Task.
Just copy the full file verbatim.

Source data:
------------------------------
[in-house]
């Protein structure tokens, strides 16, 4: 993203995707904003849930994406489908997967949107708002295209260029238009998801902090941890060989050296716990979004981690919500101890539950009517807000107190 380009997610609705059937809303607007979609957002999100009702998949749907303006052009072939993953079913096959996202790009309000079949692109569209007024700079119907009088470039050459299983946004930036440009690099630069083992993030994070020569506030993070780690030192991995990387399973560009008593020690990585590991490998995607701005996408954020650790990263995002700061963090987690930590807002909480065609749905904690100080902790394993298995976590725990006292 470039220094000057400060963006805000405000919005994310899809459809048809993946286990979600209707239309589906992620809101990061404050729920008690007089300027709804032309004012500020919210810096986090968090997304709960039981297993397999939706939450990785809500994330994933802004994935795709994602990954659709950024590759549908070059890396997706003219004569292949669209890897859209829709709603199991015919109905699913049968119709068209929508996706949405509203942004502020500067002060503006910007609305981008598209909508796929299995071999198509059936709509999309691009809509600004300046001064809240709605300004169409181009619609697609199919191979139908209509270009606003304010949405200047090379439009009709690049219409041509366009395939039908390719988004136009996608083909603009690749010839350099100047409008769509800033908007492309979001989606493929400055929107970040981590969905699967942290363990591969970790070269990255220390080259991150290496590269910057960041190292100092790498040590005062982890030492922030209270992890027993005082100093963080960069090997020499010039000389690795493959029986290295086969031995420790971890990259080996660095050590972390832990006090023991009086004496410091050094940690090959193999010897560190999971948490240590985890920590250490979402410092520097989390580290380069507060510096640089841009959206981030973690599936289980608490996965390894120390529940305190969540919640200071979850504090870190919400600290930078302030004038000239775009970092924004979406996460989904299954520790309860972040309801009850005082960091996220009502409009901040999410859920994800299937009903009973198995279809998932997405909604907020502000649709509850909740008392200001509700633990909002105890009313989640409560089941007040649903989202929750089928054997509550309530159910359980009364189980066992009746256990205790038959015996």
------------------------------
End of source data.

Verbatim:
[in-house]
């Protein structure tokens, strides 16, 4: 993203995707904003849930994406489908997967949107708002295209260029238009998801902090941890060989050296716990979004981690919500101890539950009517807000107190 380009997610609705059937809303607007979609957002999100009702998949749907303006052009072939993953079913096959996202790009309000079949692109569209007024700079119907009088470039050459299983946004930036440009690099630069083992993030994070020569506030993070780690030192991995990387399973560009008593020690990585590991490998995607701005996408954020650790990263995002700061963090987690930590807002909480065609749905904690100080902790394993298995976590725990006292 470039220094000057400060963006805000405000919005994310899809459809048809993946286990979600209707239309589906992620809101990061404050729920008690007089300027709804032309004012500020919210810096986090968090997304709960039981297993397999939706939450990785809500994330994933802004994935795709994602990954659709950024590759549908070059890396997706003219004569292949669209890897859209829709709603199991015919109905699913049968119709068209929508996706949405509203942004502020500067002060503006910007609305981008598209909508796929299995071999198509059936709509999309691009809509600004300046001064809240709605300004169409181009619609697609199919191979139908209509270009606003304010949405200047090379439009009709690049219409041509366009395939039908390719988004136009996608083909603009690749010839350099100047409008769509800033908007492309979001989606493929400055929107970040981590969905699967942290363990591969970790070269990255220390080259991150290496590269910057960041190292100092790498040590005062982890030492922030209270992890027993005082100093963080960069090997020499010039000389690795493959029986290295086969031995420790971890990259080996660095050590972390832990006090023991009086004496410091050094940690090959193999010897560190999971948490240590985890920590250490979402410092520097989390580290380069507060510096640089841009959206981030973690599936289980608490996965390894120390529940305190969540919640200071979850504090870190919400600290930078302030004038000239775009970092924004979406996460989904299954520790309860972040309801009850005082960091996220009502409009901040999410859920994800299937009903009973198995279809998932997405909604907020502000649709509850909740008392200001509700633990909002105890009313989640409560089941007040649903989202929750089928054997509550309530159910359980009364189980066992009746256990205790038959015996």